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Mahavishnu Orchestra - Between Nothingness & Eternity  CD (album) cover


Mahavishnu Orchestra


Jazz Rock/Fusion

3.71 | 172 ratings

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4 stars By 1973, Mahavishnu Orchestra was seeing quite a bit of turbulence. Their previous album "Birds of Fire" had seen some success and the band seemed to be on their way up. The follow up album (their third) was planned to another studio album, however, tensions in the band led to the scrapping of that album, and it was decided to release "Between Nothingness & Eternity", a live album which featured songs from the scrapped studio album. Jan Hammer (keyboardist) and Jerry Goodman (violinist) had said in an interview that they didn't like the way John McLaughlin was managing the band. Failed recording session resulted in band members not talking to each other. The band was exhausted from their extensive touring. Things had reached a boiling point in this first line-up of the band.

With all of this turbulence going on, it is hard to believe that the band could still sound so cohesive on this album that took the place of the planned studio album. What we ended up with was a 3 track album that includes the 3-part suite "Trilogy", an excellent showcase of just how talented the band was which features amazing solos from Goodman, Hammer and McLaughlin which becomes a wonderful fusion piece; "Sister Andrea", a more avant style of improvisation where the band proves they could still work well together; and the side-long "Dream" which is a progressive, instrumental delight. Everything about this album is five-star material, however, the sound quality is not up to that standard and ends up knocking this excellent performance down a star. However, this is still a worth-while album for progressive lovers to have anyway.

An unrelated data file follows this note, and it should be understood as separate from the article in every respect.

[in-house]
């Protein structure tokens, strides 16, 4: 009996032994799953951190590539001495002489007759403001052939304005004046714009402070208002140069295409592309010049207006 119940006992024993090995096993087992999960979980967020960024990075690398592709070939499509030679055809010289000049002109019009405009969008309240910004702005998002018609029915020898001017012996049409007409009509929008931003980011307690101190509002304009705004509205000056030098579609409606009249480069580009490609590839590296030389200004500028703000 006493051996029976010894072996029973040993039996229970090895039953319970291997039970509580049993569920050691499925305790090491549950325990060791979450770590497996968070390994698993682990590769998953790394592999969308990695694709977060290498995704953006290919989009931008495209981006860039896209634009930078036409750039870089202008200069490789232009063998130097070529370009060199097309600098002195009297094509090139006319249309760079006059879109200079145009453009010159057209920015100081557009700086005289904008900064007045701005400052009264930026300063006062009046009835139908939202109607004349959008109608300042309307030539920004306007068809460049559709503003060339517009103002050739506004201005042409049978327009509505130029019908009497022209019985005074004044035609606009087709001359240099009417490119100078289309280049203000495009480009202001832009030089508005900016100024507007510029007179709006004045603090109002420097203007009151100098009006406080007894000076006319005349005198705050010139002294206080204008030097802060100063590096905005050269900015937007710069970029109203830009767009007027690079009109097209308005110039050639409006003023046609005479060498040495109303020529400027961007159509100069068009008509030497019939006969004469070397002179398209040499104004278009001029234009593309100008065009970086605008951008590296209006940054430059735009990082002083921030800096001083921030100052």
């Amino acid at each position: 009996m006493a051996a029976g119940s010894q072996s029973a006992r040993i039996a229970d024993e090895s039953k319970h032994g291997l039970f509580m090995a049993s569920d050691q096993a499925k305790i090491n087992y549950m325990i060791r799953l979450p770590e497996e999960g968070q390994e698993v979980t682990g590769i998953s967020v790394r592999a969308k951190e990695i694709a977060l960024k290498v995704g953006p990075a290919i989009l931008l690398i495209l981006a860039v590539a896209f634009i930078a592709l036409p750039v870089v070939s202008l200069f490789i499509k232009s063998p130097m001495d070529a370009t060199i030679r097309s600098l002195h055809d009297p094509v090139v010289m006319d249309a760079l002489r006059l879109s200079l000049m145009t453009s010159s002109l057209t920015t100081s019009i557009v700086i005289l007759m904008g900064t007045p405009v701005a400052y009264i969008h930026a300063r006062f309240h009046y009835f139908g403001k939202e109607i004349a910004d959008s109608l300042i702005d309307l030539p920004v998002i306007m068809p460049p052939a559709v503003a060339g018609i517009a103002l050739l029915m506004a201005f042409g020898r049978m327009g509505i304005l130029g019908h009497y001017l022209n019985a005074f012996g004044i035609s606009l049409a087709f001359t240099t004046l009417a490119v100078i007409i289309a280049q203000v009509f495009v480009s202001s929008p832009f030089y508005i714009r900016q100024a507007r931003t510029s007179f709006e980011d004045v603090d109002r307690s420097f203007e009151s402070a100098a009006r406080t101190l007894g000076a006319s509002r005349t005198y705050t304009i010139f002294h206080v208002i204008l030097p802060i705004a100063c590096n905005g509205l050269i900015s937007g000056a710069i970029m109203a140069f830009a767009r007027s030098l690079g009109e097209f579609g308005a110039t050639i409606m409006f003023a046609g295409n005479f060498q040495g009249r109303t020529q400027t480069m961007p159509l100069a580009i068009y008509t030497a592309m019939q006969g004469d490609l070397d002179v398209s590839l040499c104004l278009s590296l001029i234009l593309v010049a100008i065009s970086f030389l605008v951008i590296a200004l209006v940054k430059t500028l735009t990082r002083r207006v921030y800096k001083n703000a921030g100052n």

Unfortunately, this would also be the last album this line-up would put out. There was an unsuccessful attempt to bring the band back together, but it didn't work out, the band dissolved, and McLaughlin came back in 1974 with a brand-new line-up. At last, McLaughlin was able to recruit his first choice in violinists, Jean-Luc Ponty, who couldn't join the band originally because of some immigration issues. The band also increased in membership at this point, for their fourth album which would also include the London Symphony Orchestra.

The scrapped studio album featuring the first line-up would end up being released 30 years later (1999) and would be titled "The Lost Trident Sessions" which would feature the three tracks on this "Between Nothingness...." in their studio form along with the other three tracks intended for that album. McLaughlin felt that the lost studio album was much better than the live album that got released. However, this live album is quite amazing and still sounds excellent to this day, except for the less than perfect sound quality. Still, it is an excellent addition to your collection and is an album that I think most progressive fusion lovers would enjoy immensely.

TCat | 4/5 |


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